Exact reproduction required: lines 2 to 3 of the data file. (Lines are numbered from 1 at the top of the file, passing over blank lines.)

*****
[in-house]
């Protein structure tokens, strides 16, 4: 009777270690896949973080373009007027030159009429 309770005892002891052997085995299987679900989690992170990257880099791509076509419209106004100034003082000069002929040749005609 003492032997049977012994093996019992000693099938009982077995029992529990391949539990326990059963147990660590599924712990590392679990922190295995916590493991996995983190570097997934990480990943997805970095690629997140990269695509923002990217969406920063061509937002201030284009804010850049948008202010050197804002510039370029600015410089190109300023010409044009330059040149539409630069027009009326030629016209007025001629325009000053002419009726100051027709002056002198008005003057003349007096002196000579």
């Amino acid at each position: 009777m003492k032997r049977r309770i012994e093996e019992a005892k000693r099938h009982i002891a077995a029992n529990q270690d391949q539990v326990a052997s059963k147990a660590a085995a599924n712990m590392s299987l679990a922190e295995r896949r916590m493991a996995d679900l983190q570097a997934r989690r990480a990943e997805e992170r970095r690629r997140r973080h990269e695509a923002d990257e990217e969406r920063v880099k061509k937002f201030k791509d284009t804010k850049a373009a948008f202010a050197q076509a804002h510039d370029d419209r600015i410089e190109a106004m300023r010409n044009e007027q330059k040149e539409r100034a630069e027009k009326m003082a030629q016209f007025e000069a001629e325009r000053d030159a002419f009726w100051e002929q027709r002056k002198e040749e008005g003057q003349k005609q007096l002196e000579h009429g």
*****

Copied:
């Protein structure tokens, strides 16, 4: 009777270690896949973080373009007027030159009429 309770005892002891052997085995299987679900989690992170990257880099791509076509419209106004100034003082000069002929040749005609 003492032997049977012994093996019992000693099938009982077995029992529990391949539990326990059963147990660590599924712990590392679990922190295995916590493991996995983190570097997934990480990943997805970095690629997140990269695509923002990217969406920063061509937002201030284009804010850049948008202010050197804002510039370029600015410089190109300023010409044009330059040149539409630069027009009326030629016209007025001629325009000053002419009726100051027709002056002198008005003057003349007096002196000579």
């Amino acid at each position: 009777m003492k032997r049977r309770i012994e093996e019992a005892k000693r099938h009982i002891a077995a029992n529990q270690d391949q539990v326990a052997s059963k147990a660590a085995a599924n712990m590392s299987l679990a922190e295995r896949r916590m493991a996995d679900l983190q570097a997934r989690r990480a990943e997805e992170r970095r690629r997140r973080h990269e695509a923002d990257e990217e969406r920063v880099k061509k937002f201030k791509d284009t804010k850049a373009a948008f202010a050197q076509a804002h510039d370029d419209r600015i410089e190109a106004m300023r010409n044009e007027q330059k040149e539409r100034a630069e027009k009326m003082a030629q016209f007025e000069a001629e325009r000053d030159a002419f009726w100051e002929q027709r002056k002198e040749e008005g003057q003349k005609q007096l002196e000579h009429g």